FIG. 2 depicts a cross sectional schematic view of the RCD 24 according to an embodiment. The RCD 24 as shown has a seal assembly 25 with at least two seal elements 12 in the form of stripper rubbers 26. The seal assembly may further include relief valve(s) 60 and/or accumulator(s) 70. The stripper rubbers 26 are placed in an upper-lower relationship such that there is an upper stripper rubber 26a and a lower stripper rubber 26b. The stripper rubbers 26 seal against the tubular 35 and/or piece of oilfield equipment 14/tool joint 42 (as the case may be) when the pressure is greater on the exterior side 27 of the stripper rubber 26 as compared to the pressure on the interior side 29 of the stripper rubber 26. When the pressure is greater on the interior side 29 as compared to the exterior side 27, then fluid may “burp” or seep through the stripper rubber 26 at the interface between the stripper rubber 26 and the tubular 35/tool joint 14.

The stripper rubbers 26 may face outward (exterior side 27 outside the pressure control chamber 44) as represented in FIG. 2. In alternative embodiments, stripper rubbers 26 may face inward (exterior side 27 defining the pressure control chamber 44) as represented in FIG. 3.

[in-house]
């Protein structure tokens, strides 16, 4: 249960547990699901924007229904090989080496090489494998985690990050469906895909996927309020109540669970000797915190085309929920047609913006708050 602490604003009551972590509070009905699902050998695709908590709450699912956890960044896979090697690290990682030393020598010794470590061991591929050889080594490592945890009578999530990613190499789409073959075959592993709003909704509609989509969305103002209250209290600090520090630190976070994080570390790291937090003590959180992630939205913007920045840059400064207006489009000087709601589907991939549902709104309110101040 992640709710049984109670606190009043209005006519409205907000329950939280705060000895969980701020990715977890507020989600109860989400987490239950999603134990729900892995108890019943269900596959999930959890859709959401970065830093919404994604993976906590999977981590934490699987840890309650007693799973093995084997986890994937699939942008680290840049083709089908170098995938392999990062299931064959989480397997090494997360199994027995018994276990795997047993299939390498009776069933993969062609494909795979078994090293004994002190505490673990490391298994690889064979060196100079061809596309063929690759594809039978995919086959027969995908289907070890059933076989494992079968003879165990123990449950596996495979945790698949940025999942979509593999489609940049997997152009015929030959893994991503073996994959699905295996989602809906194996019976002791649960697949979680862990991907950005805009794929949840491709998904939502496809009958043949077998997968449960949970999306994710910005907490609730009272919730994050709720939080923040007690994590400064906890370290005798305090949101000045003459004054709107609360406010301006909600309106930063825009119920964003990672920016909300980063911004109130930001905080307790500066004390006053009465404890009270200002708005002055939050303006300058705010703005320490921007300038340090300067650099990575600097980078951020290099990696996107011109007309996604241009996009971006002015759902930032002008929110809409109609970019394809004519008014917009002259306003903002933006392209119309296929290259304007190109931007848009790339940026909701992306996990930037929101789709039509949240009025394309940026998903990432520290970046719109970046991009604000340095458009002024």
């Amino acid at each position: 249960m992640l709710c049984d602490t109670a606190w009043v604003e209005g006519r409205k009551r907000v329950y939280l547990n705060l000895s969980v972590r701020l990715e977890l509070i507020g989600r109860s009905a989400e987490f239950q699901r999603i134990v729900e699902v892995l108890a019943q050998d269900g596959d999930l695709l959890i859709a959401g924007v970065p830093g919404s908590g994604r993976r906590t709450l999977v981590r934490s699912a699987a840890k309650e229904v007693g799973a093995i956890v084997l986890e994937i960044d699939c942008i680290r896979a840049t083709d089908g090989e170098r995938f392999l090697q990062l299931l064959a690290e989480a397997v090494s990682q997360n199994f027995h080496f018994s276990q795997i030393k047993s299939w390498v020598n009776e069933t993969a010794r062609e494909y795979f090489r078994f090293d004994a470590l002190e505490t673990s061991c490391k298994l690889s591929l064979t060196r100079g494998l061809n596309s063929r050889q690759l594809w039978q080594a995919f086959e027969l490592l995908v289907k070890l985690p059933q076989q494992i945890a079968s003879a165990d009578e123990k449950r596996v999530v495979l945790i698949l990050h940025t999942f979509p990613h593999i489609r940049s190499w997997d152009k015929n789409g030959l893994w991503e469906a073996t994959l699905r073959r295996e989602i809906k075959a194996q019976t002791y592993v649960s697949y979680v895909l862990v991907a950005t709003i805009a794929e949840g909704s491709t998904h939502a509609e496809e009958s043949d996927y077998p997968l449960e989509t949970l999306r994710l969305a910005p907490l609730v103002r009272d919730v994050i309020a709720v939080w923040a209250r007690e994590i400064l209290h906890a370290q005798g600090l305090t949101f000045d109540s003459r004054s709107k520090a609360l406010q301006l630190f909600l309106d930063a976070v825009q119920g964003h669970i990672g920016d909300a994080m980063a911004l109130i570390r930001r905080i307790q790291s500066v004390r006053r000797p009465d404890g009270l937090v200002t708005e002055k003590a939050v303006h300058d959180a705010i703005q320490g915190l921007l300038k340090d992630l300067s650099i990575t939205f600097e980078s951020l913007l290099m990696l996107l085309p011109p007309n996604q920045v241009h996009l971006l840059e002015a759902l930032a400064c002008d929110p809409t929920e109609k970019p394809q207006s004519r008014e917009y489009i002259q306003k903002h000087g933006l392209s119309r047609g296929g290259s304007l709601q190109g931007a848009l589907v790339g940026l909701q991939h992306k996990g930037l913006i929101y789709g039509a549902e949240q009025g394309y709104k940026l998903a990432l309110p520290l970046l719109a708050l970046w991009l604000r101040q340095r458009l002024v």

In an embodiment, the piece of oilfield equipment 14 entering and/or exiting the RCD 24 is a drill string 40 having one or more tool joints 42 on the drill string 40. The tool joints 42 have a larger outer diameter than the drill pipe of the drill string 40. Further, the tool joints 42 may increase, and/or decrease, in size as the oilfield equipment 14 is run into or out of the wellbore 16 (as shown in FIG. 1). A pressure control chamber 44 is defined by and located between the upper stripper rubber 26a and the lower stripper rubber 26b and within bearing assembly 46. As a tool joint 42 enters the pressure control chamber 44, fluid within the pressure control chamber is displaced out of the pressure control chamber 44. The fluid may be displaced through the stripper rubbers 26a and/or 26b, and or along a flow path 50a,b,c and/or d (shown schematically) and the like.